The interest rate on credit cards is brutal. For young people, it can often be anywhere from 20% to 25%. Interest this high makes it incredibly hard to pay off debt. You find that each month, most of your money is going toward interest, and barely any of it is going toward the principal balance.

    And it’s not just credit cards with high interest. I’ve seen plenty of student loans, car loans, and personal loans with interest rates above 10%.

    If you have high-interest debt (which I’d consider anything above 6 or 7 percent), prioritize that before increasing your retirement savings. With more money available in your monthly budget, you can pay well above the minimum payment and pay it down a lot faster than you otherwise would have.

    The reason to prioritize these debts above saving and investing is that the interest rate on them is higher than the rate of return you’re likely to get in your retirement account. If your retirement account is seeing an 8% return rate and your debt has an interest rate of 20%, you really aren’t making money — you’re losing money.

    Read More: How to Pay Off Credit Card Debt Fast


    Consider the interest rate of your debt

    Once your high-interest debt is gone, you’re probably left with student loans, car loans, or a mortgage with rates of anywhere from 3% to 6%.

    Once you get to this point, it’s a good idea to increase the amount you’re contributing to your retirement accounts.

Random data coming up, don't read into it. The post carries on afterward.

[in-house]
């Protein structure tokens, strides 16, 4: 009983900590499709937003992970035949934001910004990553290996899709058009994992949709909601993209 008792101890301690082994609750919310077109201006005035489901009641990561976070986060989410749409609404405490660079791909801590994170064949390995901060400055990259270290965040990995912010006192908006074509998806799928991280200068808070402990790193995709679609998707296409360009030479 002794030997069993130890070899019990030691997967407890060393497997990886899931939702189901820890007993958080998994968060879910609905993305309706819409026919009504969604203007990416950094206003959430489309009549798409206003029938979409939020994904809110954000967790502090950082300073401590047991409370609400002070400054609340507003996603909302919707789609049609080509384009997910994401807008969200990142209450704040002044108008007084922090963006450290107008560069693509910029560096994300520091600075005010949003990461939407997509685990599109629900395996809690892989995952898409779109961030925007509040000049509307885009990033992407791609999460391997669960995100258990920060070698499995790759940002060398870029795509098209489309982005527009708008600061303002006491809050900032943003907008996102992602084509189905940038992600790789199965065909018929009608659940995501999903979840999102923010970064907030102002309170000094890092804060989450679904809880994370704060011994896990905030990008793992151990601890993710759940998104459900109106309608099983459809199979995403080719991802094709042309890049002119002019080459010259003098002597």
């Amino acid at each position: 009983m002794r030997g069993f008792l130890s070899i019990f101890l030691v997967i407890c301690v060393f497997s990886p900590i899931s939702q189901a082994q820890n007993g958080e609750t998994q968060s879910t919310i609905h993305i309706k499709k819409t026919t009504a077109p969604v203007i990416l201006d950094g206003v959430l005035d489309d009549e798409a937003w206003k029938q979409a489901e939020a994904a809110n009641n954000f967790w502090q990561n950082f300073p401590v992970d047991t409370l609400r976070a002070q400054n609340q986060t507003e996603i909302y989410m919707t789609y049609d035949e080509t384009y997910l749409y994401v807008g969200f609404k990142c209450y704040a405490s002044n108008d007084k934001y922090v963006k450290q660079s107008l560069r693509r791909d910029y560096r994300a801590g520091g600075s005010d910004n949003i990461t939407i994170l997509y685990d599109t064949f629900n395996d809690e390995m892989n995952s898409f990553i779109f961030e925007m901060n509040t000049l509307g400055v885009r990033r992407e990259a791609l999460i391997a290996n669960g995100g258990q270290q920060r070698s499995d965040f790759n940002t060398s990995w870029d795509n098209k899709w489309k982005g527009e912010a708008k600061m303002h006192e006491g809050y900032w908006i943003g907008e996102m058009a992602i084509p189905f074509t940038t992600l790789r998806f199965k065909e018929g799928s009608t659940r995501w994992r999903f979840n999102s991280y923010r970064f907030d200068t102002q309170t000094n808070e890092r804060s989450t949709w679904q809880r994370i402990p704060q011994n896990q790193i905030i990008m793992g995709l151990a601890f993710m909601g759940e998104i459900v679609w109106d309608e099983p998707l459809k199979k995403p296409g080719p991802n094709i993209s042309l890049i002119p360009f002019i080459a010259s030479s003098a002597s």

Because, at this point, the rate of return you can get on your investments is likely higher than the interest rate you’re paying on your debt. If your retirement account sees an average 8% return and your student loans have a 4% interest rate, you’re making more on your investments than you’re losing on loan interest.

    For each individual debt, consider the interest rate. Is it higher or lower than the average stock market return (which has been about 10% annually over the past century)?

    Another reason to save for retirement if you can — retirement accounts are tax-advantaged. Depending on the type of account, this means that you either aren’t paying taxes on the money you contribute or you contribute money post-tax and then won’t pay taxes when you withdraw it. 

    Read More: Debt Snowball vs. Debt Avalanche: Which Debt Payoff Strategy is Right For You?